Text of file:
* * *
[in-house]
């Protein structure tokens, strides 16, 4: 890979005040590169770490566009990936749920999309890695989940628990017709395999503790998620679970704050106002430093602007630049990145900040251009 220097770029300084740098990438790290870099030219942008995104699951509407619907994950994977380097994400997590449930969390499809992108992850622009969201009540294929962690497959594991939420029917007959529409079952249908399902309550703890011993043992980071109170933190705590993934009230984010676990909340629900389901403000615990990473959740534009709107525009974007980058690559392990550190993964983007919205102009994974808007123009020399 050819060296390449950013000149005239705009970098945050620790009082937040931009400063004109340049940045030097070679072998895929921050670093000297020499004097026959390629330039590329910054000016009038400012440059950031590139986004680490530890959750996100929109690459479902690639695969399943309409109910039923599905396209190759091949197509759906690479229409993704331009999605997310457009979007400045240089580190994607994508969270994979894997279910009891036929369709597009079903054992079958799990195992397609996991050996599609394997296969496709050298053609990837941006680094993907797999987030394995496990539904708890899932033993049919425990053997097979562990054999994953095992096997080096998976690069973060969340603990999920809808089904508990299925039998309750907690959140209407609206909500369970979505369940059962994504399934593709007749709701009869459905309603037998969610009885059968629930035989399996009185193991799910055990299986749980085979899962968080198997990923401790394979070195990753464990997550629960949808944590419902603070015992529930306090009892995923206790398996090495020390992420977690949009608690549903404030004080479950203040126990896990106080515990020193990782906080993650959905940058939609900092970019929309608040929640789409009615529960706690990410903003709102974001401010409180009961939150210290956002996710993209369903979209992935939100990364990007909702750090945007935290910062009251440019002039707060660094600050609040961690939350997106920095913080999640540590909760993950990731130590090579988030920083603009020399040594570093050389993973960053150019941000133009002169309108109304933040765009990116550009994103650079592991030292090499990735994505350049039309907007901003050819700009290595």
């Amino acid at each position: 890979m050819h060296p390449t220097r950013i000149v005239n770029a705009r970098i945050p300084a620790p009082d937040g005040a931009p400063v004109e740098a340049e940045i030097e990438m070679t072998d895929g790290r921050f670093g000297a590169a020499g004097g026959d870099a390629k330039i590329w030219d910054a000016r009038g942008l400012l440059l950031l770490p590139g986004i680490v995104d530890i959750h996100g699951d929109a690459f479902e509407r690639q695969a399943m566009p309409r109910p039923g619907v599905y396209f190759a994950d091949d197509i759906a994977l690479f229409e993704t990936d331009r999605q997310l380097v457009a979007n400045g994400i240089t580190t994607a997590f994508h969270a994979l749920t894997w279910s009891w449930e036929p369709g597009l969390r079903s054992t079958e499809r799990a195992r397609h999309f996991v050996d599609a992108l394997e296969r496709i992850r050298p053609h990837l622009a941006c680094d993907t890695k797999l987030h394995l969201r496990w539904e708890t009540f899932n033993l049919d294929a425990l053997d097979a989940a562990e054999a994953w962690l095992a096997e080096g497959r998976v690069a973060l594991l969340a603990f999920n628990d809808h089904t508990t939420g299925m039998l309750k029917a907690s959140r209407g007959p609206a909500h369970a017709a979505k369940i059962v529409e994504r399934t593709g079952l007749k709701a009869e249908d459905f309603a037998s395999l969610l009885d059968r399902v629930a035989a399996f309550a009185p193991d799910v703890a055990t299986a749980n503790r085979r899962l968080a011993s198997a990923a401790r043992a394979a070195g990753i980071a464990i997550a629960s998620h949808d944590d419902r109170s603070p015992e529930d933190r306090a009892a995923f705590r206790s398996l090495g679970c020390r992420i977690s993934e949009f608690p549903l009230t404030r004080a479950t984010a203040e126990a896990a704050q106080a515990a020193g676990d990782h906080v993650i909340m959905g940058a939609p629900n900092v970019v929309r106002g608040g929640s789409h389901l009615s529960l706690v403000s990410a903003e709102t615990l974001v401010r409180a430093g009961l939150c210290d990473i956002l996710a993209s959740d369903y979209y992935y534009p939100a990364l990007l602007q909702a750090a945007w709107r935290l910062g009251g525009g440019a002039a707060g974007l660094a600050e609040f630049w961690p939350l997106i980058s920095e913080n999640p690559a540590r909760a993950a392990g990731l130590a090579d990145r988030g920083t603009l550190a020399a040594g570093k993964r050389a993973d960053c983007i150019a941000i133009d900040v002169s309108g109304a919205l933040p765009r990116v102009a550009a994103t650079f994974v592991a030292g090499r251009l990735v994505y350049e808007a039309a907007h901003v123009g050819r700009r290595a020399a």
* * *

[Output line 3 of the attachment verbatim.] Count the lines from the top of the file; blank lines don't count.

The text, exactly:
């Amino acid at each position: 890979m050819h060296p390449t220097r950013i000149v005239n770029a705009r970098i945050p300084a620790p009082d937040g005040a931009p400063v004109e740098a340049e940045i030097e990438m070679t072998d895929g790290r921050f670093g000297a590169a020499g004097g026959d870099a390629k330039i590329w030219d910054a000016r009038g942008l400012l440059l950031l770490p590139g986004i680490v995104d530890i959750h996100g699951d929109a690459f479902e509407r690639q695969a399943m566009p309409r109910p039923g619907v599905y396209f190759a994950d091949d197509i759906a994977l690479f229409e993704t990936d331009r999605q997310l380097v457009a979007n400045g994400i240089t580190t994607a997590f994508h969270a994979l749920t894997w279910s009891w449930e036929p369709g597009l969390r079903s054992t079958e499809r799990a195992r397609h999309f996991v050996d599609a992108l394997e296969r496709i992850r050298p053609h990837l622009a941006c680094d993907t890695k797999l987030h394995l969201r496990w539904e708890t009540f899932n033993l049919d294929a425990l053997d097979a989940a562990e054999a994953w962690l095992a096997e080096g497959r998976v690069a973060l594991l969340a603990f999920n628990d809808h089904t508990t939420g299925m039998l309750k029917a907690s959140r209407g007959p609206a909500h369970a017709a979505k369940i059962v529409e994504r399934t593709g079952l007749k709701a009869e249908d459905f309603a037998s395999l969610l009885d059968r399902v629930a035989a399996f309550a009185p193991d799910v703890a055990t299986a749980n503790r085979r899962l968080a011993s198997a990923a401790r043992a394979a070195g990753i980071a464990i997550a629960s998620h949808d944590d419902r109170s603070p015992e529930d933190r306090a009892a995923f705590r206790s398996l090495g679970c020390r992420i977690s993934e949009f608690p549903l009230t404030r004080a479950t984010a203040e126990a896990a704050q106080a515990a020193g676990d990782h906080v993650i909340m959905g940058a939609p629900n900092v970019v929309r106002g608040g929640s789409h389901l009615s529960l706690v403000s990410a903003e709102t615990l974001v401010r409180a430093g009961l939150c210290d990473i956002l996710a993209s959740d369903y979209y992935y534009p939100a990364l990007l602007q909702a750090a945007w709107r935290l910062g009251g525009g440019a002039a707060g974007l660094a600050e609040f630049w961690p939350l997106i980058s920095e913080n999640p690559a540590r909760a993950a392990g990731l130590a090579d990145r988030g920083t603009l550190a020399a040594g570093k993964r050389a993973d960053c983007i150019a941000i133009d900040v002169s309108g109304a919205l933040p765009r990116v102009a550009a994103t650079f994974v592991a030292g090499r251009l990735v994505y350049e808007a039309a907007h901003v123009g050819r700009r290595a020399a």